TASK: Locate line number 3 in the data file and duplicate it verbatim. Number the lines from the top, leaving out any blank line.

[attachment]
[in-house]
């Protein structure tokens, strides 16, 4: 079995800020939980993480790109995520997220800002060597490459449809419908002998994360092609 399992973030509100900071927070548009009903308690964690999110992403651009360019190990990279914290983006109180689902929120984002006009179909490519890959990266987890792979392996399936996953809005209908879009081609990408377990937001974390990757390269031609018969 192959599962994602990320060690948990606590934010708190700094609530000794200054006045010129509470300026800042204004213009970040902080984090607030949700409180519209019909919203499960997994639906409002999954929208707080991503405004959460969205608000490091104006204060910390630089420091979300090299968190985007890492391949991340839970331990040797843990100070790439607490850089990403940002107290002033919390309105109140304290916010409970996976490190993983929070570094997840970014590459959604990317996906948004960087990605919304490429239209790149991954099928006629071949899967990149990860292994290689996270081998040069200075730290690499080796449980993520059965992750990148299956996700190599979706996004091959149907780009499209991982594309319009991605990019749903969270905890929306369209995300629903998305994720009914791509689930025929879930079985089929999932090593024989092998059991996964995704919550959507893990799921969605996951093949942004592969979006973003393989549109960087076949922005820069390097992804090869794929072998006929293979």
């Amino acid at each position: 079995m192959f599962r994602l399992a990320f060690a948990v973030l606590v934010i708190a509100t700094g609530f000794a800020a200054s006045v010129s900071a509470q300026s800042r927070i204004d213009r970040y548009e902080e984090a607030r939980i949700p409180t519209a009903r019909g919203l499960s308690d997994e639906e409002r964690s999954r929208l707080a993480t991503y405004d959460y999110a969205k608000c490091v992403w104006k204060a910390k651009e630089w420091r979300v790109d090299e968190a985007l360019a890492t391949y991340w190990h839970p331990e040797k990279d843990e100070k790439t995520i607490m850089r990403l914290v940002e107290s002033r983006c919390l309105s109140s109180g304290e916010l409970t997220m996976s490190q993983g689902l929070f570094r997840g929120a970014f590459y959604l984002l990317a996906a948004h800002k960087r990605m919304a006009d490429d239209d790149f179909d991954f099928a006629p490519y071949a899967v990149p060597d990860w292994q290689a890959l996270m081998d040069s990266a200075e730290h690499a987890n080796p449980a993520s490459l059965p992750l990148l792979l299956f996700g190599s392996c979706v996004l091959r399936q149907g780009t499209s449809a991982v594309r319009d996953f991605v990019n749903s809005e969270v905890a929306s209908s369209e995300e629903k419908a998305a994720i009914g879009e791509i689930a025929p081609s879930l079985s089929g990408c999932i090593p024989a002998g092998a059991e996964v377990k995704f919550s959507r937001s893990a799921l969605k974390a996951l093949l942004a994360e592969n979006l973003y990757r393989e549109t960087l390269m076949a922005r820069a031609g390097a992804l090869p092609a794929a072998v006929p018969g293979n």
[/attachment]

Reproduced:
């Amino acid at each position: 079995m192959f599962r994602l399992a990320f060690a948990v973030l606590v934010i708190a509100t700094g609530f000794a800020a200054s006045v010129s900071a509470q300026s800042r927070i204004d213009r970040y548009e902080e984090a607030r939980i949700p409180t519209a009903r019909g919203l499960s308690d997994e639906e409002r964690s999954r929208l707080a993480t991503y405004d959460y999110a969205k608000c490091v992403w104006k204060a910390k651009e630089w420091r979300v790109d090299e968190a985007l360019a890492t391949y991340w190990h839970p331990e040797k990279d843990e100070k790439t995520i607490m850089r990403l914290v940002e107290s002033r983006c919390l309105s109140s109180g304290e916010l409970t997220m996976s490190q993983g689902l929070f570094r997840g929120a970014f590459y959604l984002l990317a996906a948004h800002k960087r990605m919304a006009d490429d239209d790149f179909d991954f099928a006629p490519y071949a899967v990149p060597d990860w292994q290689a890959l996270m081998d040069s990266a200075e730290h690499a987890n080796p449980a993520s490459l059965p992750l990148l792979l299956f996700g190599s392996c979706v996004l091959r399936q149907g780009t499209s449809a991982v594309r319009d996953f991605v990019n749903s809005e969270v905890a929306s209908s369209e995300e629903k419908a998305a994720i009914g879009e791509i689930a025929p081609s879930l079985s089929g990408c999932i090593p024989a002998g092998a059991e996964v377990k995704f919550s959507r937001s893990a799921l969605k974390a996951l093949l942004a994360e592969n979006l973003y990757r393989e549109t960087l390269m076949a922005r820069a031609g390097a992804l090869p092609a794929a072998v006929p018969g293979n």